Officer Greg Hemric (“Officer Hemric”) testified that on 31 August 2002, he received a report of “four-wheelers and suspicious people walking on school buses at Cedar Ridge Elementary.” After seeing a four-wheeler speed off, Officer Hemric searched the school grounds and, near the outdoor playground equipment, found two duffle bags containing two .22 caliber rifles and a sleeping bag. A canine unit tracked a scent from the duffle bags to a home belonging to one of juvenile's friends. Juvenile and his two friends each gave statements to the police. At the hearing, Officer Hemric read juvenile's statement into the record:
        'We started rabbit hunting about two p.m. in the field behind Andrew's house, then went through the woods looking for rabbits. And we got to the school, and we said let's go riding. So we hid the guns and bags on play equipment and left. And when we came back, we seen police and we got scared and ran. The stuff that was in the bags _ I don't know what it was but I do know there was two .22 rifles and bullets and hunting bags. But none of the stuff was mine.'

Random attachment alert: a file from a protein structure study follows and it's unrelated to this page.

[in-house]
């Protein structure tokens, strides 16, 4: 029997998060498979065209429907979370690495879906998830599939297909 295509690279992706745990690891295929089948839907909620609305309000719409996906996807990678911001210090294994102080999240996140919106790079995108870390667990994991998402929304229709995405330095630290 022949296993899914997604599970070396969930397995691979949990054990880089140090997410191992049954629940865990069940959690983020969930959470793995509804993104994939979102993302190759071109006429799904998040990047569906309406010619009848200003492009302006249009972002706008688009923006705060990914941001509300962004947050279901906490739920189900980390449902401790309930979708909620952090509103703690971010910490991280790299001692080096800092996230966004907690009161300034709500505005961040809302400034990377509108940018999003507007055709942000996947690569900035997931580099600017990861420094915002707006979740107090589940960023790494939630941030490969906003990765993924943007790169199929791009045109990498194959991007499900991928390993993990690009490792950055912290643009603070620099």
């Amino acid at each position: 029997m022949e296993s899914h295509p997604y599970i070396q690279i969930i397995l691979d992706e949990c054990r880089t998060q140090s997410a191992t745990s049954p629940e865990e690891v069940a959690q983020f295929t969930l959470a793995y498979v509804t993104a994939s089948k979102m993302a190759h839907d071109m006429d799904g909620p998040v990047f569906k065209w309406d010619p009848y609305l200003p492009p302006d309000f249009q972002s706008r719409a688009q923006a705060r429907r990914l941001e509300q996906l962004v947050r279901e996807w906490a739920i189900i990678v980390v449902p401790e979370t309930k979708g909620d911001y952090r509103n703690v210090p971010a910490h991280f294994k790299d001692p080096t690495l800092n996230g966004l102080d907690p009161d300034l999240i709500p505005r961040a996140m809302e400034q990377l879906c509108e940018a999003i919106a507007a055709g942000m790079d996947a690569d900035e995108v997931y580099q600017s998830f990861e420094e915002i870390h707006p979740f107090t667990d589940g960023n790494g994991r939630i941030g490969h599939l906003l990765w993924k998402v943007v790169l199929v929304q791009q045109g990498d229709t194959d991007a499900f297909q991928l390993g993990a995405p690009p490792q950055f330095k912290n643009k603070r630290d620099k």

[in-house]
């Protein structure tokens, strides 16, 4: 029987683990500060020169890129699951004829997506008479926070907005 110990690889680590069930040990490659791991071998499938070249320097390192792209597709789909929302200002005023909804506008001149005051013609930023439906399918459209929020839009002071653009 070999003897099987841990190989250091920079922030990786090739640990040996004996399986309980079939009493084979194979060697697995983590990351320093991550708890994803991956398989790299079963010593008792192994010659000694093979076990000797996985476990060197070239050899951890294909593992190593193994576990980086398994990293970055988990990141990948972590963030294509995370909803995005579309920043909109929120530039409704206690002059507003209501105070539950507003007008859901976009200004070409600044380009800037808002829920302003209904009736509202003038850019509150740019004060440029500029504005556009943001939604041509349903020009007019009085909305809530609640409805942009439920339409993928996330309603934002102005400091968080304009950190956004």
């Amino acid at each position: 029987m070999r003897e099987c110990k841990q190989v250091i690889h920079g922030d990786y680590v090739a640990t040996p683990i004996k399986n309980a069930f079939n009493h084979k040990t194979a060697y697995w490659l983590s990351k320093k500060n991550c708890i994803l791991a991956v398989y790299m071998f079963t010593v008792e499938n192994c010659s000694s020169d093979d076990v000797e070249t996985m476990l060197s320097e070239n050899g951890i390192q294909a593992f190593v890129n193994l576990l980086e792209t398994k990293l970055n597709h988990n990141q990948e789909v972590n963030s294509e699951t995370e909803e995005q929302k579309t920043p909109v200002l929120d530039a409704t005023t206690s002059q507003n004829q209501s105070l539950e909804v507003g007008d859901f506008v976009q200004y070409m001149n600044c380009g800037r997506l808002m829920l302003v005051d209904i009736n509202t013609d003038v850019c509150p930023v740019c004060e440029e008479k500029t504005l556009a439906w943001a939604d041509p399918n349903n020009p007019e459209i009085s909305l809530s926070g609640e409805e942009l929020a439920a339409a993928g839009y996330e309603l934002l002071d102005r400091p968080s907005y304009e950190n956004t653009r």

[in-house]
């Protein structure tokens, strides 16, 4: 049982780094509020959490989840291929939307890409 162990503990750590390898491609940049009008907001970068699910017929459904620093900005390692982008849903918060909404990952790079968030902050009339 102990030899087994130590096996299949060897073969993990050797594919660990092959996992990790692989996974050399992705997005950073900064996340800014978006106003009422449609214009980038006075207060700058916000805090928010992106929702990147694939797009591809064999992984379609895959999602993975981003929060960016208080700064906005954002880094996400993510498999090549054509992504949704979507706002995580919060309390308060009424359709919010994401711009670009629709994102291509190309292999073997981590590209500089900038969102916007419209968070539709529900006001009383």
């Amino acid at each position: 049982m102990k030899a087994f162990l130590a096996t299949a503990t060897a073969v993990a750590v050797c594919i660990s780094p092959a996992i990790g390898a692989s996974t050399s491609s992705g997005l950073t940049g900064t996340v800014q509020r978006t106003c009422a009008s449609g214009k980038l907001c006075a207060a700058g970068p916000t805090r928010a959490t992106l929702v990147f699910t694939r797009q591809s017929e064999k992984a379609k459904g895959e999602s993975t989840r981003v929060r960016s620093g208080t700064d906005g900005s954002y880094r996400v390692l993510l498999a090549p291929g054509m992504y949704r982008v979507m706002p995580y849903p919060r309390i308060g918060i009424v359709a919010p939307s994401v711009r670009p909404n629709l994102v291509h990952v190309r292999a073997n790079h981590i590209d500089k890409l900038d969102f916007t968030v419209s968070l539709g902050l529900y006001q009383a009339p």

Officer Hemric explained he first spoke with the juvenile on the porch of the house, but then “asked him to step to the patrol car.” Juvenile sat in the police car with Officer Hemric when he wrote his statement because it was raining outside and there was insufficient light in the house. Officer Hemric stated he did not read juvenile his rights, nor did he contact his parents, because he did not consider the juveniles to be in custody. However,Officer Hemric could not recall telling the boys they were free to leave, and admitted that if they had tried to leave he “would have probably tried to have stopped them.” There were nine officers at the scene. Over objection, the trial court admitted the juvenile's statement, determining he was not “in custody.” Juvenile appeals.